The Francis Crick Institute
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Pyruvate kinase variant of fission yeast tunes carbon metabolism, cell regulation, growth and stress resistance.

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journal contribution
posted on 2020-11-10, 12:13 authored by Stephan Kamrad, Jan Grossbach, Maria Rodríguez-López, Michael Mülleder, StJohn Townsend, Valentina Cappelletti, Gorjan Stojanovski, Clara Correia-Melo, Paola Picotti, Andreas Beyer, Markus Ralser, Jürg Bähler
Cells balance glycolysis with respiration to support their metabolic needs in different environmental or physiological contexts. With abundant glucose, many cells prefer to grow by aerobic glycolysis or fermentation. Using 161 natural isolates of fission yeast, we investigated the genetic basis and phenotypic effects of the fermentation-respiration balance. The laboratory and a few other strains depended more on respiration. This trait was associated with a single nucleotide polymorphism in a conserved region of Pyk1, the sole pyruvate kinase in fission yeast. This variant reduced Pyk1 activity and glycolytic flux. Replacing the "low-activity" pyk1 allele in the laboratory strain with the "high-activity" allele was sufficient to increase fermentation and decrease respiration. This metabolic rebalancing triggered systems-level adjustments in the transcriptome and proteome and in cellular traits, including increased growth and chronological lifespan but decreased resistance to oxidative stress. Thus, low Pyk1 activity does not lead to a growth advantage but to stress tolerance. The genetic tuning of glycolytic flux may reflect an adaptive trade-off in a species lacking pyruvate kinase isoforms.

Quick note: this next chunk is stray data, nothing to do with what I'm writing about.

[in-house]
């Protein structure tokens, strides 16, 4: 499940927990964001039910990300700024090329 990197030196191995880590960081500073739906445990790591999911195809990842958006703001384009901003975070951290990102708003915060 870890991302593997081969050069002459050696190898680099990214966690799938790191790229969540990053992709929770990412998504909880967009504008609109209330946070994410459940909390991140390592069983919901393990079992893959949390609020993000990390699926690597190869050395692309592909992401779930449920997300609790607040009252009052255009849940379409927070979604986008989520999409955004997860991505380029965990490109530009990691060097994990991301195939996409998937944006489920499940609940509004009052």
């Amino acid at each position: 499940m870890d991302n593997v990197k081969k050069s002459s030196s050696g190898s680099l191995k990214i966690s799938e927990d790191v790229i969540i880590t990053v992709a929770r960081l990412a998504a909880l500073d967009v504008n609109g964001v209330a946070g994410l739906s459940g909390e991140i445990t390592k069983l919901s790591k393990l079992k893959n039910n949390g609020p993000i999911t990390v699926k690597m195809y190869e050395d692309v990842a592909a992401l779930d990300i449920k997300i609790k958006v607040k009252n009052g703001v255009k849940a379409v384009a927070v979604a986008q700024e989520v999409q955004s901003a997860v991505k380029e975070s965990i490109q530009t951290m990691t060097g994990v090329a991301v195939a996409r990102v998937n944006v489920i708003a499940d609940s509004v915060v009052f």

Crick (Grant ID: 10134, Grant title: Ralser FC001134)